116 3rd St SE
Cedar Rapids, Iowa 52401
DES MOINES - The phone rings in the car. The driver picks it up and answers the call.
In Iowa, that soon could be illegal.
The state once again is examining its distracted-driving laws.
Last year, proposed legislation that prohibited texting while driving fizzled out with state lawmakers.
This year, legislators are taking another look, and they'll be considering a new, stronger proposal pitched by the state Department of Public Safety. The new measure prohibits all electronic communication - including making calls - unless the driver uses a hands-free device.
The proposal's first hearing with a panel of state lawmakers is scheduled for this week.
'We are seeing that not only in Iowa but nationwide that the states that get a handle on distracted driving are seeing a reduction in serious injuries and fatalities,” said Patrick Hoye, the governor's Traffic Safety Bureau chief. 'Not only the data, but you can see it with your own eyes every day when you travel to and from work.”
Hoye said that, according to Iowa Department of Transportation data, more than two-thirds of deaths on the state's roads in 2013 involved a lane departure.
'We think there's a direct correlation between distracted driving and some of those percentages,” Hoye said.
The three distractions
Roughly nine people nationwide are killed and more than 1,100 injured every day in crashes that are reported to involve a distracted driver, according to federal statistics.
The federal Centers for Disease Control and Prevention list three types of distractions for drivers:
' Taking one's eyes off the road
' Taking one's hands off the wheel
' Taking one's focus off driving
Using a hand-held mobile device while driving, safety officials warn, activates all three distractions.
If Iowa passes the new proposal into law, it would join 13 other states with a hand-held mobile device ban, according to the Governor's Highway Safety Administration.
And while Iowa is among the 44 states that currently bans texting while driving, it also is among the five for which that is a secondary offense. That means an officer may not stop a driver for texting, but a motorist may be cited for texting while driving after being stopped for a separate offense.
Law enforcement officials say the current law is virtually unenforceable.
'The big issue that I can see that we have is if it's a primary offense, that makes it easier for our officers if they see somebody on a phone, or doing something like that, to make a stop,” said Rick Host, a retired police officer who lives in Des Moines and is secretary and treasurer of the Iowa State Police Association.
Host said expanding the law to include hands-on phone calls also will make it more enforceable by eliminating any potential ambiguity over whether a driver was texting or entering numbers to make a call.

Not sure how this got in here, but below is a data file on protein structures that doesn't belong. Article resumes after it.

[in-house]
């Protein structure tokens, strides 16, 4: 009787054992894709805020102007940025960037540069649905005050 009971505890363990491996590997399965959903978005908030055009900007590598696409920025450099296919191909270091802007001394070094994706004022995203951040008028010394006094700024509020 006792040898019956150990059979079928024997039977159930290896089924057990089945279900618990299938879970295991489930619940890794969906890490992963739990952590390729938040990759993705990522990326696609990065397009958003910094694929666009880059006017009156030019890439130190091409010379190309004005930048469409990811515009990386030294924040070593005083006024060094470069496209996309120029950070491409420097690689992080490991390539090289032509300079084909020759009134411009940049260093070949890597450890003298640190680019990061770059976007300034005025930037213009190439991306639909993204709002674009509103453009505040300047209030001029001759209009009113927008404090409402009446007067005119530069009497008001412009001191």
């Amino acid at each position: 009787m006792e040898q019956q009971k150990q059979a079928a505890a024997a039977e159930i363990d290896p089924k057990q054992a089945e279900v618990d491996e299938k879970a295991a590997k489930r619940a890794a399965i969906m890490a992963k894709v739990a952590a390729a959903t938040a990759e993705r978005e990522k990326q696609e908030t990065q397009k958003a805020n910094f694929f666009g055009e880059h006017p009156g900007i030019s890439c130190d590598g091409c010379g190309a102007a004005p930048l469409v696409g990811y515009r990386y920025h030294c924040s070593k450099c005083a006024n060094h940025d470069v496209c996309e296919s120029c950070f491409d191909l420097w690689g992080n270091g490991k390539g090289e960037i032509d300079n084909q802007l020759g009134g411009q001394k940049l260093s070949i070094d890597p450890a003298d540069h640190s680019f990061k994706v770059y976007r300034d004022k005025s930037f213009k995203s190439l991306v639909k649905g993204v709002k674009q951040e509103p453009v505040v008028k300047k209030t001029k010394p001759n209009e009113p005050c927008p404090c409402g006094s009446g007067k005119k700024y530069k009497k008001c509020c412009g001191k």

'It's the old adage that, a lot of times, even up to and including a homicide investigation, we may know who did it, but if we don't have the evidence we can't prosecute,” Host said. 'With the texting and driving, that's providing credible evidence to the judge that (the driver was) in fact doing that. It's difficult.”
‘Negative safety consequences'
Many are opposed to stronger distracted driving laws. Opponents argue the laws give law enforcement too much leeway to make a stop and could represent a threat to civil liberties.
'We believe this law would lead to an increase in pretextual discretionary stops by law enforcement,” Rita Bettis, legal director for the American Civil Liberties Union of Iowa, said in a statement. 'Additionally, research has not shown that these laws are effective in reducing talking and texting while driving.
'In fact, they may have unintentional negative safety consequences.”
A 2014 study published by the American Journal of Public Health showed that anti-texting laws were effective in reducing deaths among young drivers but did not reduce death rates for drivers over the age of 21.
Sen. Tod Bowman, D-Maquoketa, co-sponsored last year's texting-while-driving bill and is chairman of the Iowa Senate Transportation Committee. Bowman said he hopes lawmakers use data - not emotion or anecdotes - when debating distracted driving legislation.
Bowman cited a Virginia Tech Transportation Institute study that said the average driver sending a text message took his or her eyes off the road for an average of 4.8 seconds. During that time, a vehicle traveling 55 mph covers more than 100 yards.
Imagine driving for five seconds with your eyes covered, Bowman said.
'Everybody has these gut feelings. I like to base our decisions based on data-driven research,” Bowman said. 'Our goal would be to try to find some common ground, some language that everyone could support and see if there's some will to improve safety in regards to distracted driving.
'We'll have the subcommittee meeting (this coming Thursday), listen to folks and kind of decide which direction we want to go with this. The goal is to find something that protects Iowans and minimizes distracted driving, making roads safer,” he said.